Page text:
Cult of Bast
Bast or Bastet is the most famous cat-goddess in Egypt. Prior to the domestication of these animals she was depicted in the image of a lioness or a woman with a lion's head. Having domesticated cats, ancient Egyptians have changed the image of Bast – the goddess became a cat or a beautiful woman with a cat's head turning into a bloodthirsty lioness if humanity makes her angry. Bast is the symbol of life, fun, home, fertility, women and land. And what does a cat mean in Egypt? However, the same it means for a modern man: a gentle and graceful predator would gladly join the game, is fertile and quickly turns into a beast, fierce and fearless. Even today historians find surprising similarities in characteristics of the goddess and a cat, because this fluffy fabulous create came to houses of Egyptians much later than in a place for Bast appeared in their souls. Many archaeological finds, like figurines of cats, their images on plates and ornaments – represent precisely Bast. The largest burial cat mummy was found in Bubastis.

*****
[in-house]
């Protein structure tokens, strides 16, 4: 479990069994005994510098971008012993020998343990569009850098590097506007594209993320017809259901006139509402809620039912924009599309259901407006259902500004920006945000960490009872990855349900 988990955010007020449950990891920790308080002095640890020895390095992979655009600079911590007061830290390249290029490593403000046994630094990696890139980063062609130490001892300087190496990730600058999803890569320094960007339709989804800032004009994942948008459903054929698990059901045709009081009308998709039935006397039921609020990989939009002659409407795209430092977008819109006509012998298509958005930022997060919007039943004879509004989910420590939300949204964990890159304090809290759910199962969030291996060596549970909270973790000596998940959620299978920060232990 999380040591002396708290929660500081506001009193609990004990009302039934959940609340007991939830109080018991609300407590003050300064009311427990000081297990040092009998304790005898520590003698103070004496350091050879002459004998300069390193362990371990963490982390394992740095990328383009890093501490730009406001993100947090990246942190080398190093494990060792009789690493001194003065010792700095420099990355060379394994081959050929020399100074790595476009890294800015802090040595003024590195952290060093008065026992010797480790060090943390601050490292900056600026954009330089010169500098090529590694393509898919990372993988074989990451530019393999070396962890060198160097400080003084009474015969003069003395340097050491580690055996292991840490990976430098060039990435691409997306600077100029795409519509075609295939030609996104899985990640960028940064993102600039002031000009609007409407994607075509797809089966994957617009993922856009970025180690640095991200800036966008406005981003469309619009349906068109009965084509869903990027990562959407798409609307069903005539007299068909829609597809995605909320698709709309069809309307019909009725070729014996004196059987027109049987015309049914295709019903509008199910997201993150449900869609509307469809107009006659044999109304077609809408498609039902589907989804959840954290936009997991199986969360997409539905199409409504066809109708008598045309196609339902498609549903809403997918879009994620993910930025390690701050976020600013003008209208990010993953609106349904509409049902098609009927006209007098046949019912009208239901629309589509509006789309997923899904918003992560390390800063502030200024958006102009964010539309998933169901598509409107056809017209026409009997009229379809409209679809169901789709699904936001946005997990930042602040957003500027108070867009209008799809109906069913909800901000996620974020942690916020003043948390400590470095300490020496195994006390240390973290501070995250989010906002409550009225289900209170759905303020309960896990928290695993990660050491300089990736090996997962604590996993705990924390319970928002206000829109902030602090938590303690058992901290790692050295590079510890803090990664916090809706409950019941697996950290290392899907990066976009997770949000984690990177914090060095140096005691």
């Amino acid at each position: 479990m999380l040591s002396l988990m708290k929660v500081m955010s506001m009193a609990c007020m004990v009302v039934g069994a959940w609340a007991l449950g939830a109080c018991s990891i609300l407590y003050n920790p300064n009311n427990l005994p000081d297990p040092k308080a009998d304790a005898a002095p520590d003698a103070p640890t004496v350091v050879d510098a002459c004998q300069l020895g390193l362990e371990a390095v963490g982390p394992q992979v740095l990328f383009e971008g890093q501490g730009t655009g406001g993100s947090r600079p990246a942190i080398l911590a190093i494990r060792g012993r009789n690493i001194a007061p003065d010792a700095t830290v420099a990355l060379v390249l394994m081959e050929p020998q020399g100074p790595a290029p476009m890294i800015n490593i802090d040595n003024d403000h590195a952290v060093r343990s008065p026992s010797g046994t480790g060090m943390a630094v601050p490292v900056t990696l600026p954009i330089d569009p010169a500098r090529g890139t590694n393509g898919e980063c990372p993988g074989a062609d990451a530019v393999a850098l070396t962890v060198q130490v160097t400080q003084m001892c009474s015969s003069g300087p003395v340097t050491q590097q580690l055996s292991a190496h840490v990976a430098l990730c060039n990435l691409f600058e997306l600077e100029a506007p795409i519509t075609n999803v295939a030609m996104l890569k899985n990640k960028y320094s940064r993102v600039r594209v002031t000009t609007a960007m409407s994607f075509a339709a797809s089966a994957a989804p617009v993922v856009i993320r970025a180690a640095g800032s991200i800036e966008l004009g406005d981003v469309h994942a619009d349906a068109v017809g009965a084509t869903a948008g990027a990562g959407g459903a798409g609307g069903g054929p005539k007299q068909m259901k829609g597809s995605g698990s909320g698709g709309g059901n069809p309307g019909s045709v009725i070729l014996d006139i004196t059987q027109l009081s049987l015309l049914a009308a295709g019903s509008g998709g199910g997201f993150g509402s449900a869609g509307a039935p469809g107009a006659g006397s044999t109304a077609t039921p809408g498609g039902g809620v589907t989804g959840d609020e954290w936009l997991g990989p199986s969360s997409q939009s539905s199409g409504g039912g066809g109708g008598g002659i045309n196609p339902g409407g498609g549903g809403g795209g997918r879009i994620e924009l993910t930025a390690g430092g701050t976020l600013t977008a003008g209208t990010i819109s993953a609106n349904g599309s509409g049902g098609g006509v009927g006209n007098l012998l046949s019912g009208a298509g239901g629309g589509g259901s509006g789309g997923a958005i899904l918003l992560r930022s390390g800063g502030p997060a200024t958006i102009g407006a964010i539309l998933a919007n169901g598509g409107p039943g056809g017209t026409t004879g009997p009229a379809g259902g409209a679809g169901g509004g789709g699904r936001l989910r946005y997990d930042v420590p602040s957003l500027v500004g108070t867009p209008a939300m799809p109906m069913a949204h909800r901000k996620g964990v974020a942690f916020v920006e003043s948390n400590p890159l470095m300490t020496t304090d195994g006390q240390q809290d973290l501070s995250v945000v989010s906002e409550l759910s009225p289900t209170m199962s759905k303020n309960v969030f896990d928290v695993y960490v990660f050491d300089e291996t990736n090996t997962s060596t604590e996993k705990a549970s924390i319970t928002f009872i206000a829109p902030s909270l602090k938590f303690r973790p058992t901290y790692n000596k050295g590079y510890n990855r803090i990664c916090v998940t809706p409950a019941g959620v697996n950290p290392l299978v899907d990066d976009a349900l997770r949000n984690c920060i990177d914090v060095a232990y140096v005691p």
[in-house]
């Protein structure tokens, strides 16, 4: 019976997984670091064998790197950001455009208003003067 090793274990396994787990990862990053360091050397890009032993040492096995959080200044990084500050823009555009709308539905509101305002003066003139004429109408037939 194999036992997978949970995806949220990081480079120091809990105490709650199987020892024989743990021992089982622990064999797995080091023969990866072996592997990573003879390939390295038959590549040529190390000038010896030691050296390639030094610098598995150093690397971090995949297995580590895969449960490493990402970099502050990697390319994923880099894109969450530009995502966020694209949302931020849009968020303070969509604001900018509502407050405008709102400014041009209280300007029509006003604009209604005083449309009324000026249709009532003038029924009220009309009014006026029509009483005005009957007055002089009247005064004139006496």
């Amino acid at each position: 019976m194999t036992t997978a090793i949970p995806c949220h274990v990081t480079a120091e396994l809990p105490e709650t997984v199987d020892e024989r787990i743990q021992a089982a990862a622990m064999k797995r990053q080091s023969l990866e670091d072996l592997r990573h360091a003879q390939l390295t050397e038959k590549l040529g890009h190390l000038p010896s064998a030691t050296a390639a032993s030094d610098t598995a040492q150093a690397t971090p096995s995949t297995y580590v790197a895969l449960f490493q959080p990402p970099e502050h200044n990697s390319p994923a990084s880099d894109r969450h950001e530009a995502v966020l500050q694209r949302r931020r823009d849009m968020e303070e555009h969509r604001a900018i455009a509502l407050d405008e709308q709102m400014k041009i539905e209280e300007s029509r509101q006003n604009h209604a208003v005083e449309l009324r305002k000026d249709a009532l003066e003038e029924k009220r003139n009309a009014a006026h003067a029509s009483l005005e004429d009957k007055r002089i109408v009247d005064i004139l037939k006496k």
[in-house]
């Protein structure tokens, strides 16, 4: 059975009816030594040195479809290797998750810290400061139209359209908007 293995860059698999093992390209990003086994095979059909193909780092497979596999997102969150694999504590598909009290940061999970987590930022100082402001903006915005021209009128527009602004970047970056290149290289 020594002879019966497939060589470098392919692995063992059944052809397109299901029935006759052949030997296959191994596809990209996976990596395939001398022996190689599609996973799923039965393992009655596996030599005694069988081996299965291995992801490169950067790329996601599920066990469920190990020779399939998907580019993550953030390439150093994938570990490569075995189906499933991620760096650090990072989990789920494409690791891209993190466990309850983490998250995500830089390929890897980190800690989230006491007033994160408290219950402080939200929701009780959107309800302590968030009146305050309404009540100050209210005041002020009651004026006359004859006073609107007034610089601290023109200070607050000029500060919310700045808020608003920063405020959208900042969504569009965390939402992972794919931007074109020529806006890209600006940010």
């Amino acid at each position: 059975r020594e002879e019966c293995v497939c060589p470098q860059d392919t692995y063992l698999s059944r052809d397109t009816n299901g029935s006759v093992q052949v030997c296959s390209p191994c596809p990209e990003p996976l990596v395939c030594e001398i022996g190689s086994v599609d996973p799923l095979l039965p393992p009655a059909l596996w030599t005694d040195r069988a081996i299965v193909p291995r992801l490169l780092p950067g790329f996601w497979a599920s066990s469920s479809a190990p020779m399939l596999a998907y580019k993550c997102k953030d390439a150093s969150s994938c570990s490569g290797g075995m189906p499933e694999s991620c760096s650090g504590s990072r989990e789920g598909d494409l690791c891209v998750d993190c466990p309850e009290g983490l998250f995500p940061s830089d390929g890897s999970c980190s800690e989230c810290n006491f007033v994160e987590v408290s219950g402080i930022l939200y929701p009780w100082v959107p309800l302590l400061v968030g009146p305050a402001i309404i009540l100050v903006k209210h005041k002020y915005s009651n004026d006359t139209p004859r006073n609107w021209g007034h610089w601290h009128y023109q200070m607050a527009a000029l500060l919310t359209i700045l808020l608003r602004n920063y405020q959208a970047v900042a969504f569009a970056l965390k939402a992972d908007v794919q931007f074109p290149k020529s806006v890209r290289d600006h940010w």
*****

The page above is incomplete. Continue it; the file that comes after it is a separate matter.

One of the exhibits of the British Museum is a bronze statue of the Egyptian cat (VII century BC). The image shows the goddess Bastet in the cat’s image – her usual nose ring, earring, and a scarab beetle on her forehead. Amazing how perfect the work of old masters is!
Adoration of the four-legged gods embodiment